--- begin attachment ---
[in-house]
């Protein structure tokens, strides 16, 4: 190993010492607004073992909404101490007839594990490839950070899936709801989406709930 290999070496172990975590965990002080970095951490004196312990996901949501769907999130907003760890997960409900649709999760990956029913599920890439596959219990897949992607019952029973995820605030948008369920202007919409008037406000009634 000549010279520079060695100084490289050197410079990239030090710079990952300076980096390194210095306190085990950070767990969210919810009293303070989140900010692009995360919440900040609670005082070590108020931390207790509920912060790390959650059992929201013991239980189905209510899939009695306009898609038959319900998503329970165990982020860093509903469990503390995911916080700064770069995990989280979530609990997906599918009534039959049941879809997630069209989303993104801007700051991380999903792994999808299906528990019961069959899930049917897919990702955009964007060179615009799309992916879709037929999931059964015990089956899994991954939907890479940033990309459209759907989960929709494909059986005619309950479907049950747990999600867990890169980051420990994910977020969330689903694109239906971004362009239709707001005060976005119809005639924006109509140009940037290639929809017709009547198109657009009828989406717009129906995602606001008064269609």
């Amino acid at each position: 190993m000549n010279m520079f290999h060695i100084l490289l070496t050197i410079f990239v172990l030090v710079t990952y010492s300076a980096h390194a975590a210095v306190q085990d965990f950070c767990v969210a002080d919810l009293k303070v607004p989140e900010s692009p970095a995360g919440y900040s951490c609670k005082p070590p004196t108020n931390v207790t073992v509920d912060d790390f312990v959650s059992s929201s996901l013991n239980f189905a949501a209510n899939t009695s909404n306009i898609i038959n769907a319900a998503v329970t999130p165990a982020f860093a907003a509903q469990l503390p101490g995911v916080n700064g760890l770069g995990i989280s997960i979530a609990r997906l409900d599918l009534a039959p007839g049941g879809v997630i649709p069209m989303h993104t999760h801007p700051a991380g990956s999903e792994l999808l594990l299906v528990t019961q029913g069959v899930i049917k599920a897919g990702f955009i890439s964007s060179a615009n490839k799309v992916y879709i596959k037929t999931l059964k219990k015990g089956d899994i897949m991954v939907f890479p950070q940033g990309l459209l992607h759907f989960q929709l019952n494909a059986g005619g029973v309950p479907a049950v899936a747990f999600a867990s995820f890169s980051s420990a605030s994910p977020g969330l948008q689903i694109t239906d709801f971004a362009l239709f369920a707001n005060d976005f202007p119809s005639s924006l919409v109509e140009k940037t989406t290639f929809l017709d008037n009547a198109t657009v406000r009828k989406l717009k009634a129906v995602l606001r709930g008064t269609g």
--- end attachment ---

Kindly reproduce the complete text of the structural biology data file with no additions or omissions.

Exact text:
[in-house]
């Protein structure tokens, strides 16, 4: 190993010492607004073992909404101490007839594990490839950070899936709801989406709930 290999070496172990975590965990002080970095951490004196312990996901949501769907999130907003760890997960409900649709999760990956029913599920890439596959219990897949992607019952029973995820605030948008369920202007919409008037406000009634 000549010279520079060695100084490289050197410079990239030090710079990952300076980096390194210095306190085990950070767990969210919810009293303070989140900010692009995360919440900040609670005082070590108020931390207790509920912060790390959650059992929201013991239980189905209510899939009695306009898609038959319900998503329970165990982020860093509903469990503390995911916080700064770069995990989280979530609990997906599918009534039959049941879809997630069209989303993104801007700051991380999903792994999808299906528990019961069959899930049917897919990702955009964007060179615009799309992916879709037929999931059964015990089956899994991954939907890479940033990309459209759907989960929709494909059986005619309950479907049950747990999600867990890169980051420990994910977020969330689903694109239906971004362009239709707001005060976005119809005639924006109509140009940037290639929809017709009547198109657009009828989406717009129906995602606001008064269609």
């Amino acid at each position: 190993m000549n010279m520079f290999h060695i100084l490289l070496t050197i410079f990239v172990l030090v710079t990952y010492s300076a980096h390194a975590a210095v306190q085990d965990f950070c767990v969210a002080d919810l009293k303070v607004p989140e900010s692009p970095a995360g919440y900040s951490c609670k005082p070590p004196t108020n931390v207790t073992v509920d912060d790390f312990v959650s059992s929201s996901l013991n239980f189905a949501a209510n899939t009695s909404n306009i898609i038959n769907a319900a998503v329970t999130p165990a982020f860093a907003a509903q469990l503390p101490g995911v916080n700064g760890l770069g995990i989280s997960i979530a609990r997906l409900d599918l009534a039959p007839g049941g879809v997630i649709p069209m989303h993104t999760h801007p700051a991380g990956s999903e792994l999808l594990l299906v528990t019961q029913g069959v899930i049917k599920a897919g990702f955009i890439s964007s060179a615009n490839k799309v992916y879709i596959k037929t999931l059964k219990k015990g089956d899994i897949m991954v939907f890479p950070q940033g990309l459209l992607h759907f989960q929709l019952n494909a059986g005619g029973v309950p479907a049950v899936a747990f999600a867990s995820f890169s980051s420990a605030s994910p977020g969330l948008q689903i694109t239906d709801f971004a362009l239709f369920a707001n005060d976005f202007p119809s005639s924006l919409v109509e140009k940037t989406t290639f929809l017709d008037n009547a198109t657009v406000r009828k989406l717009k009634a129906v995602l606001r709930g008064t269609g």